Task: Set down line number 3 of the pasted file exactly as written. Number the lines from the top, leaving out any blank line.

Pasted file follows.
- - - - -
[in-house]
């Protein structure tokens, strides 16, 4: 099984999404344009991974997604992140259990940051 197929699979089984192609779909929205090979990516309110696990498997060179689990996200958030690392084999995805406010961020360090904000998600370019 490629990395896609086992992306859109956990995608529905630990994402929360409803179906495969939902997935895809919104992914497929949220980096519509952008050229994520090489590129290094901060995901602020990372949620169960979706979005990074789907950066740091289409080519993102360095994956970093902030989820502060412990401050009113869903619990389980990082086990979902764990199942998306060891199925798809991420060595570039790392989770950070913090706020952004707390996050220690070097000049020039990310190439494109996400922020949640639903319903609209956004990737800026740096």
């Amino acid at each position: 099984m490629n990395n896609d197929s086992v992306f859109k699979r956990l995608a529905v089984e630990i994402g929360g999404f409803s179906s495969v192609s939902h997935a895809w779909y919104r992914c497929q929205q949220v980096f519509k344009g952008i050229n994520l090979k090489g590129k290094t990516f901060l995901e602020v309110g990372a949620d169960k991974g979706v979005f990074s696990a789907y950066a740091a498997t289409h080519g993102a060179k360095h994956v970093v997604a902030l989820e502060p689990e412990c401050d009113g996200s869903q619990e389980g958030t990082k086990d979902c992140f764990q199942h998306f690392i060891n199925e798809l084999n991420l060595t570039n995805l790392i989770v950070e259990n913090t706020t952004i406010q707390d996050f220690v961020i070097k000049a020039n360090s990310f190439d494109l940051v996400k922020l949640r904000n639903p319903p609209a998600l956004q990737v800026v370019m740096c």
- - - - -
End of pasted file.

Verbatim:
């Amino acid at each position: 099984m490629n990395n896609d197929s086992v992306f859109k699979r956990l995608a529905v089984e630990i994402g929360g999404f409803s179906s495969v192609s939902h997935a895809w779909y919104r992914c497929q929205q949220v980096f519509k344009g952008i050229n994520l090979k090489g590129k290094t990516f901060l995901e602020v309110g990372a949620d169960k991974g979706v979005f990074s696990a789907y950066a740091a498997t289409h080519g993102a060179k360095h994956v970093v997604a902030l989820e502060p689990e412990c401050d009113g996200s869903q619990e389980g958030t990082k086990d979902c992140f764990q199942h998306f690392i060891n199925e798809l084999n991420l060595t570039n995805l790392i989770v950070e259990n913090t706020t952004i406010q707390d996050f220690v961020i070097k000049a020039n360090s990310f190439d494109l940051v996400k922020l949640r904000n639903p319903p609209a998600l956004q990737v800026v370019m740096c």